Varicose Veins During Pregnancy

We have extraordinary and incomparable physical experiences during pregnancy. The first flutters in your belly, the forceful kicks after you eat spicy foods, or the shifting of limbs made noticeable by your belly shape morphing from a round ball to a lopsided torpedo, are just a few of them. Although discomfort and pain are inevitable during labor and delivery, there are certain discomforts throughout pregnancy you need to pay attention to because they could be warning signs of something more severe going on. 

For example: when your legs begin to resemble a road map, you need to stop and pay attention. 

During pregnancy, the uterus puts considerable pressure on the large vein in the pelvis, called the inferior vena cava vein, making the blood flow to your legs significantly worse. It begins during the second trimester and can worsen during the third, when your uterus is at its largest, putting the greatest pressure on your veins. 

We know our blood volume increases by 50 percent during pregnancy. Well, imagine a train station. Everyone has to go through those entry doors that slide outward, allowing one person at a time to the platform. On a normal, busy afternoon, the station can still function without conflict or too much traffic backup, getting each person safely to the platform without causing a delay. One fine day, however, this station gets a lot more people. Like, 50 percent more people. And all those people need to get through those sliding, ticket-scanning doors to get to the platform, meaning there will be heavier traffic, slower-moving people, and some individuals at a complete stop waiting for others to get out of the way. And to make it worse, people on the platform, who have just arrived, have to exit through those same sliding doors to leave the station. People are coming in both directions! 

Do you understand my visual metaphor? The platforms are your legs. The sliding doors are the valves in your veins. The people are the blood. This station just got a lot more chaotic, and we need to help it! 

Help your legs, ladies! 

How do we prevent varicose veins? Unfortunately, some of us have a genetic predisposition. If your mother had varicose veins, you are likely to get them. Many women get them during pregnancy, and then after delivery, the varicose veins slowly fade away. But there are preventative measures we can take to make us feel much more comfortable, ease appearances, and assist the healthy blood flow. 

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According to, we can prevent varicose veins by doing the following: 

  • Avoid prolonged standing and sitting
  • Sleep on your left side to take the strain off the inferior vena cava vein
  • Keep your legs elevated
  • Maintain a healthy diet and exercise routine to improve your blood circulation
  • Avoid wearing high heels (if possible, wear flats instead)
  • Stay off your feet for long periods when possible: take more frequent breaks at work or while doing housework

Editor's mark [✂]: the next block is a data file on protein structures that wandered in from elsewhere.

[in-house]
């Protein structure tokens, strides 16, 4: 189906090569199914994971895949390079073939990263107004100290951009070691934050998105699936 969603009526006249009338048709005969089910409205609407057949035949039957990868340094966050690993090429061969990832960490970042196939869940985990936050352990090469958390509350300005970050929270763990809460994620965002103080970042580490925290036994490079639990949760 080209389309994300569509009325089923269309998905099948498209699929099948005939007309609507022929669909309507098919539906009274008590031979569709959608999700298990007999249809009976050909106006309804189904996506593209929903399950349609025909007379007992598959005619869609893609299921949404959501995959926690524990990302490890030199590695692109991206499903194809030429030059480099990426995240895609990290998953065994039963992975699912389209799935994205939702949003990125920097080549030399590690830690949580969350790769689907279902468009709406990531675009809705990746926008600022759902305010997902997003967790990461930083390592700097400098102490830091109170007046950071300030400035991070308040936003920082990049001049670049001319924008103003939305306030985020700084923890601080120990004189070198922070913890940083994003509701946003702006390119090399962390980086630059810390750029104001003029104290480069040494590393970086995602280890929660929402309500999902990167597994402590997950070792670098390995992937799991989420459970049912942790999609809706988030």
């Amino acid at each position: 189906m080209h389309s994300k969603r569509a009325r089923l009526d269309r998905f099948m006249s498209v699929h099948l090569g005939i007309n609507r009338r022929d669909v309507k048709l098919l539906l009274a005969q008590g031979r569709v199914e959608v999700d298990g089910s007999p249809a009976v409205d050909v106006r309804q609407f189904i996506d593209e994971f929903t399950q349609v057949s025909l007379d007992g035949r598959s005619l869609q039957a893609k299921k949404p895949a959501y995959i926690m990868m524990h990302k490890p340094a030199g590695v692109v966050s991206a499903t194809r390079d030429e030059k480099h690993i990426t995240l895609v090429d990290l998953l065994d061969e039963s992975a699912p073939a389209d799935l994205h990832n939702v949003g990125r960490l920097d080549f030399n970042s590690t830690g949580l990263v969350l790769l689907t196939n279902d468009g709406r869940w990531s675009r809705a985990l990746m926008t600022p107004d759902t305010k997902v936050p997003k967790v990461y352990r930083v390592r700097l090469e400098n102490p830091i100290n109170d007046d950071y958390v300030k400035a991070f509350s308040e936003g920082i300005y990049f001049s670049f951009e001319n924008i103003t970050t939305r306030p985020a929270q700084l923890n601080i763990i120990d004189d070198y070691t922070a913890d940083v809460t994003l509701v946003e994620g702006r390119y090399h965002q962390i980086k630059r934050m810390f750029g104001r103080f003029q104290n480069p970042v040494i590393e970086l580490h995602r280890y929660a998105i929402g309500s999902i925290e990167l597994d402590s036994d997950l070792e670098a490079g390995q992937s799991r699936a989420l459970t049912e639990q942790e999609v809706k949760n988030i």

• Wear compression stockings to help move blood out of the legs and back to the heart

Mayo Clinic educates us on a couple more reasons why we get varicose veins, saying, “Aging causes wear and tear on the valves in the veins that help control blood flow. Eventually, that wear causes the valves to allow some blood to flow back into the veins, where it collects.” Consequently, if you’re ages 35 and older, you’re considered a geriatric pregnancy and thus more prone to varicose veins. Wonderful. 

Mayo Clinic also says another contributing risk factor is “obesity. Being overweight puts added pressure on veins.” 

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I’m sorry, ladies. The excuse “I’m eating for two!” doesn’t exist anymore. Even though we need to consume more calories, it doesn’t necessarily mean we can be oinkers and indulge in all the warmed, dark chocolate croissants we want. If you are trying to get pregnant, attempt to maintain a healthy weight and diet and continue with your pregnancy-approved exercises and healthy foods throughout your pregnancy. Iron-rich foods like beans, lentils, leafy green vegetables, and spinach all aid your body in making more blood for the baby and having healthier blood flow.

When I was pregnant, I didn’t have the luxury of taking breaks to put my feet up because I had other small children. So, I found that wearing compression socks helped immensely with the discomfort and heaviness I felt in my legs. And I continued to wear them after pregnancy to help decrease the swelling. And if you’re special, like me, and need or want extra treatment to heal the veins in your legs, there are wonderful vein treatment centers with noninvasive treatments to support your blood flow and the appearance of varicose veins. 

When should I be alarmed? How do I know if a vein looks abnormal? What if I have a lot of pain in my legs? If your veins are painful to the touch, you see blood spots appear on the surface of your skin, or you experience throbbing pain or heat, call your doctor immediately. Do not self-treat. Do not ignore it. 

Say it with me: Call the doctor. 

Do what you can, and get help when you can’t. You’re not the only one looking like you received all of the United States' craziest highway intersections tattooed on your legs. And did you know you can hear the blood flow? You have to listen VARICOSELY….. heh heh.

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